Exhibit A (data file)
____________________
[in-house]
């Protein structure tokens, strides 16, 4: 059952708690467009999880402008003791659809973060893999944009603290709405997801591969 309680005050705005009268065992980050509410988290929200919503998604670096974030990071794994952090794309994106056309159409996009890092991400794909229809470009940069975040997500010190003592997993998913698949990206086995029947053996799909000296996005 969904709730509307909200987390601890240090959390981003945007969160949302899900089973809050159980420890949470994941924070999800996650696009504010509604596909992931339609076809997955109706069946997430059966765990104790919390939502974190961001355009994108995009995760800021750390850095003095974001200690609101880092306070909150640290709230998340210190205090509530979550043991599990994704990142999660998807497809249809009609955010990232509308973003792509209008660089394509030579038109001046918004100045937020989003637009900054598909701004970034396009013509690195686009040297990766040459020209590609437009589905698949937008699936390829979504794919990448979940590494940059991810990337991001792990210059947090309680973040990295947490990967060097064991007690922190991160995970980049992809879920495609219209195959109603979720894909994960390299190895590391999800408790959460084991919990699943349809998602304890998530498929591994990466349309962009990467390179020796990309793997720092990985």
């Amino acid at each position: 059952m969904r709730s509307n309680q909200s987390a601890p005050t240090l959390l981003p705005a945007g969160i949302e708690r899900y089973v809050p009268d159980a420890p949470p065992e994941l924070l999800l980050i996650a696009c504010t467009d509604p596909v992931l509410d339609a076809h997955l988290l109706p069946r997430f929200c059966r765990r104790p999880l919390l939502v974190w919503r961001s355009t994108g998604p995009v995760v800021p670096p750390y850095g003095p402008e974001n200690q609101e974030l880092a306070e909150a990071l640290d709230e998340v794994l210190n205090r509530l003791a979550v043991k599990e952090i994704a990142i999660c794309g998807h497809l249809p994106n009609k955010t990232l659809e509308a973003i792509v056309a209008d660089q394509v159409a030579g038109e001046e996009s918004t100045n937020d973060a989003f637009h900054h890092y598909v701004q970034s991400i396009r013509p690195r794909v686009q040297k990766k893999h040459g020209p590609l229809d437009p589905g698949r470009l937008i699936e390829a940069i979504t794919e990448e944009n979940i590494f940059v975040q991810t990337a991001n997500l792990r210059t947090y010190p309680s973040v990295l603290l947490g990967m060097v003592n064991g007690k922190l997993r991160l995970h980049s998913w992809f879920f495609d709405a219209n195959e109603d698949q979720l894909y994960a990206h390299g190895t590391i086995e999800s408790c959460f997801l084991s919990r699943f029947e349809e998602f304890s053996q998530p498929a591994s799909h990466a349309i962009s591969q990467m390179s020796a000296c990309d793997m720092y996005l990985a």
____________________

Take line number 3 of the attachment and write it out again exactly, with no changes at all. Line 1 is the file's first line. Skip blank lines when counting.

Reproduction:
């Amino acid at each position: 059952m969904r709730s509307n309680q909200s987390a601890p005050t240090l959390l981003p705005a945007g969160i949302e708690r899900y089973v809050p009268d159980a420890p949470p065992e994941l924070l999800l980050i996650a696009c504010t467009d509604p596909v992931l509410d339609a076809h997955l988290l109706p069946r997430f929200c059966r765990r104790p999880l919390l939502v974190w919503r961001s355009t994108g998604p995009v995760v800021p670096p750390y850095g003095p402008e974001n200690q609101e974030l880092a306070e909150a990071l640290d709230e998340v794994l210190n205090r509530l003791a979550v043991k599990e952090i994704a990142i999660c794309g998807h497809l249809p994106n009609k955010t990232l659809e509308a973003i792509v056309a209008d660089q394509v159409a030579g038109e001046e996009s918004t100045n937020d973060a989003f637009h900054h890092y598909v701004q970034s991400i396009r013509p690195r794909v686009q040297k990766k893999h040459g020209p590609l229809d437009p589905g698949r470009l937008i699936e390829a940069i979504t794919e990448e944009n979940i590494f940059v975040q991810t990337a991001n997500l792990r210059t947090y010190p309680s973040v990295l603290l947490g990967m060097v003592n064991g007690k922190l997993r991160l995970h980049s998913w992809f879920f495609d709405a219209n195959e109603d698949q979720l894909y994960a990206h390299g190895t590391i086995e999800s408790c959460f997801l084991s919990r699943f029947e349809e998602f304890s053996q998530p498929a591994s799909h990466a349309i962009s591969q990467m390179s020796a000296c990309d793997m720092y996005l990985a």